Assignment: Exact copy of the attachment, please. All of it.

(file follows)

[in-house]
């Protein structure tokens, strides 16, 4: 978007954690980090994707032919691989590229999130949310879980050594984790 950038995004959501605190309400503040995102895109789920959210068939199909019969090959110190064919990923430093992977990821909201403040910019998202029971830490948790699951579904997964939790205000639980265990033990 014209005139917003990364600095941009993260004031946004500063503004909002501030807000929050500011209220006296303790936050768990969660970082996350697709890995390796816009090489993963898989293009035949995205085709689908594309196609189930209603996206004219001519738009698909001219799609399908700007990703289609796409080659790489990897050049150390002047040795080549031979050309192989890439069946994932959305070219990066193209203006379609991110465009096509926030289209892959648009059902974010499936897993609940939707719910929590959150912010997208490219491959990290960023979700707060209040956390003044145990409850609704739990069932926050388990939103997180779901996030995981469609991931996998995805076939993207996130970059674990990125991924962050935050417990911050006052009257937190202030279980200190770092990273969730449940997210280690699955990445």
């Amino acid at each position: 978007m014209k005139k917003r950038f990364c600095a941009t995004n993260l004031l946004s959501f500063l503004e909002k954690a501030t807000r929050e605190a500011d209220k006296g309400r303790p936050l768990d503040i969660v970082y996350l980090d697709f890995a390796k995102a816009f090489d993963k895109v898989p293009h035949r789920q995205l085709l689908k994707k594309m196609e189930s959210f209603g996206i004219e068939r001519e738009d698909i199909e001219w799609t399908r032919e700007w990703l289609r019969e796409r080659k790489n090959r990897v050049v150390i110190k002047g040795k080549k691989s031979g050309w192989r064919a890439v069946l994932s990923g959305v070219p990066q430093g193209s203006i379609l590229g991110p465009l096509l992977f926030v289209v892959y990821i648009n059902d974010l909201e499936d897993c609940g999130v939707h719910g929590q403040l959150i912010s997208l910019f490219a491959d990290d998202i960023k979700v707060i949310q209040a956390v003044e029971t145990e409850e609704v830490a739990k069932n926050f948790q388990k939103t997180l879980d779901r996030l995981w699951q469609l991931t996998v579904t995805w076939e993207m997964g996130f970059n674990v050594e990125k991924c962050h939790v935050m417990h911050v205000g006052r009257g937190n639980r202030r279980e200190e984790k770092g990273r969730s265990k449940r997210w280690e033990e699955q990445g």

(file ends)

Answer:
[in-house]
């Protein structure tokens, strides 16, 4: 978007954690980090994707032919691989590229999130949310879980050594984790 950038995004959501605190309400503040995102895109789920959210068939199909019969090959110190064919990923430093992977990821909201403040910019998202029971830490948790699951579904997964939790205000639980265990033990 014209005139917003990364600095941009993260004031946004500063503004909002501030807000929050500011209220006296303790936050768990969660970082996350697709890995390796816009090489993963898989293009035949995205085709689908594309196609189930209603996206004219001519738009698909001219799609399908700007990703289609796409080659790489990897050049150390002047040795080549031979050309192989890439069946994932959305070219990066193209203006379609991110465009096509926030289209892959648009059902974010499936897993609940939707719910929590959150912010997208490219491959990290960023979700707060209040956390003044145990409850609704739990069932926050388990939103997180779901996030995981469609991931996998995805076939993207996130970059674990990125991924962050935050417990911050006052009257937190202030279980200190770092990273969730449940997210280690699955990445």
């Amino acid at each position: 978007m014209k005139k917003r950038f990364c600095a941009t995004n993260l004031l946004s959501f500063l503004e909002k954690a501030t807000r929050e605190a500011d209220k006296g309400r303790p936050l768990d503040i969660v970082y996350l980090d697709f890995a390796k995102a816009f090489d993963k895109v898989p293009h035949r789920q995205l085709l689908k994707k594309m196609e189930s959210f209603g996206i004219e068939r001519e738009d698909i199909e001219w799609t399908r032919e700007w990703l289609r019969e796409r080659k790489n090959r990897v050049v150390i110190k002047g040795k080549k691989s031979g050309w192989r064919a890439v069946l994932s990923g959305v070219p990066q430093g193209s203006i379609l590229g991110p465009l096509l992977f926030v289209v892959y990821i648009n059902d974010l909201e499936d897993c609940g999130v939707h719910g929590q403040l959150i912010s997208l910019f490219a491959d990290d998202i960023k979700v707060i949310q209040a956390v003044e029971t145990e409850e609704v830490a739990k069932n926050f948790q388990k939103t997180l879980d779901r996030l995981w699951q469609l991931t996998v579904t995805w076939e993207m997964g996130f970059n674990v050594e990125k991924c962050h939790v935050m417990h911050v205000g006052r009257g937190n639980r202030r279980e200190e984790k770092g990273r969730s265990k449940r997210w280690e033990e699955q990445g």